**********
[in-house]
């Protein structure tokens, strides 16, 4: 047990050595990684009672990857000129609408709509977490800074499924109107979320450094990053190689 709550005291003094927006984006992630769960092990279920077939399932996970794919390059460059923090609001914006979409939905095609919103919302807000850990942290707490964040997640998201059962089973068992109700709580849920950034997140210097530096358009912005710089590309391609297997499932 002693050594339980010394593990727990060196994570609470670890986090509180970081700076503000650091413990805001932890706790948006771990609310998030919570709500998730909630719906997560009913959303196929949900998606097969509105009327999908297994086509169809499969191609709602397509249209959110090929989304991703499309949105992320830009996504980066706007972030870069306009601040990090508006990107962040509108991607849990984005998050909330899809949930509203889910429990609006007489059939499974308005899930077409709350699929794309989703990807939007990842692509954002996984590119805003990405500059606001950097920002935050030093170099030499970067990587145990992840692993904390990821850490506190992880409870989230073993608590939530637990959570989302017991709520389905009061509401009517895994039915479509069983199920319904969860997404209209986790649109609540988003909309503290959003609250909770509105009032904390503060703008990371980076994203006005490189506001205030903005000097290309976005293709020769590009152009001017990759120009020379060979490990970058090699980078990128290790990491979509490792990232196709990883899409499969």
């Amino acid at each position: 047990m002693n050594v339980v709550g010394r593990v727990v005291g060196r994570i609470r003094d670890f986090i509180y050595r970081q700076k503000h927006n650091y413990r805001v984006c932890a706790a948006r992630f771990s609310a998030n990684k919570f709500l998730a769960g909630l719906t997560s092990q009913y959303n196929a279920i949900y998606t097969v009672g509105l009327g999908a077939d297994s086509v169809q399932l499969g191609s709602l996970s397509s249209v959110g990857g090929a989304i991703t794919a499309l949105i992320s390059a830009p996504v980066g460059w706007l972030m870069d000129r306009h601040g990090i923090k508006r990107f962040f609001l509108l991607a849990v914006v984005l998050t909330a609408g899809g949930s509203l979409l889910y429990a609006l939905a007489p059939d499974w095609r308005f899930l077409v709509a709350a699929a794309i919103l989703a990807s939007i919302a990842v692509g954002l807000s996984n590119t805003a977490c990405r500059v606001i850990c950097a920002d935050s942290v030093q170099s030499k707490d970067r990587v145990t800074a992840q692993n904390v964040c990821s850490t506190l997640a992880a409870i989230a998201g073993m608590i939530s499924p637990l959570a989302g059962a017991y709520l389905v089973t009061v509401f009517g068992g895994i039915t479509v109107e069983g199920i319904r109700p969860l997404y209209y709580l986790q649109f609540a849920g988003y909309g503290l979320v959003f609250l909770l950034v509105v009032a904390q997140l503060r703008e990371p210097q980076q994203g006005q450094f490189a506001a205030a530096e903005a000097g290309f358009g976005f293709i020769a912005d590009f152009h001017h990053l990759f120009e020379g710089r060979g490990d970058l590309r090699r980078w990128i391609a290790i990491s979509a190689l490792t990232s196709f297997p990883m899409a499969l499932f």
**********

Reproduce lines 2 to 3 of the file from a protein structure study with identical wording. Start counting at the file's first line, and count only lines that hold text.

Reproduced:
């Protein structure tokens, strides 16, 4: 047990050595990684009672990857000129609408709509977490800074499924109107979320450094990053190689 709550005291003094927006984006992630769960092990279920077939399932996970794919390059460059923090609001914006979409939905095609919103919302807000850990942290707490964040997640998201059962089973068992109700709580849920950034997140210097530096358009912005710089590309391609297997499932 002693050594339980010394593990727990060196994570609470670890986090509180970081700076503000650091413990805001932890706790948006771990609310998030919570709500998730909630719906997560009913959303196929949900998606097969509105009327999908297994086509169809499969191609709602397509249209959110090929989304991703499309949105992320830009996504980066706007972030870069306009601040990090508006990107962040509108991607849990984005998050909330899809949930509203889910429990609006007489059939499974308005899930077409709350699929794309989703990807939007990842692509954002996984590119805003990405500059606001950097920002935050030093170099030499970067990587145990992840692993904390990821850490506190992880409870989230073993608590939530637990959570989302017991709520389905009061509401009517895994039915479509069983199920319904969860997404209209986790649109609540988003909309503290959003609250909770509105009032904390503060703008990371980076994203006005490189506001205030903005000097290309976005293709020769590009152009001017990759120009020379060979490990970058090699980078990128290790990491979509490792990232196709990883899409499969």
């Amino acid at each position: 047990m002693n050594v339980v709550g010394r593990v727990v005291g060196r994570i609470r003094d670890f986090i509180y050595r970081q700076k503000h927006n650091y413990r805001v984006c932890a706790a948006r992630f771990s609310a998030n990684k919570f709500l998730a769960g909630l719906t997560s092990q009913y959303n196929a279920i949900y998606t097969v009672g509105l009327g999908a077939d297994s086509v169809q399932l499969g191609s709602l996970s397509s249209v959110g990857g090929a989304i991703t794919a499309l949105i992320s390059a830009p996504v980066g460059w706007l972030m870069d000129r306009h601040g990090i923090k508006r990107f962040f609001l509108l991607a849990v914006v984005l998050t909330a609408g899809g949930s509203l979409l889910y429990a609006l939905a007489p059939d499974w095609r308005f899930l077409v709509a709350a699929a794309i919103l989703a990807s939007i919302a990842v692509g954002l807000s996984n590119t805003a977490c990405r500059v606001i850990c950097a920002d935050s942290v030093q170099s030499k707490d970067r990587v145990t800074a992840q692993n904390v964040c990821s850490t506190l997640a992880a409870i989230a998201g073993m608590i939530s499924p637990l959570a989302g059962a017991y709520l389905v089973t009061v509401f009517g068992g895994i039915t479509v109107e069983g199920i319904r109700p969860l997404y209209y709580l986790q649109f609540a849920g988003y909309g503290l979320v959003f609250l909770l950034v509105v009032a904390q997140l503060r703008e990371p210097q980076q994203g006005q450094f490189a506001a205030a530096e903005a000097g290309f358009g976005f293709i020769a912005d590009f152009h001017h990053l990759f120009e020379g710089r060979g490990d970058l590309r090699r980078w990128i391609a290790i990491s979509a190689l490792t990232s196709f297997p990883m899409a499969l499932f």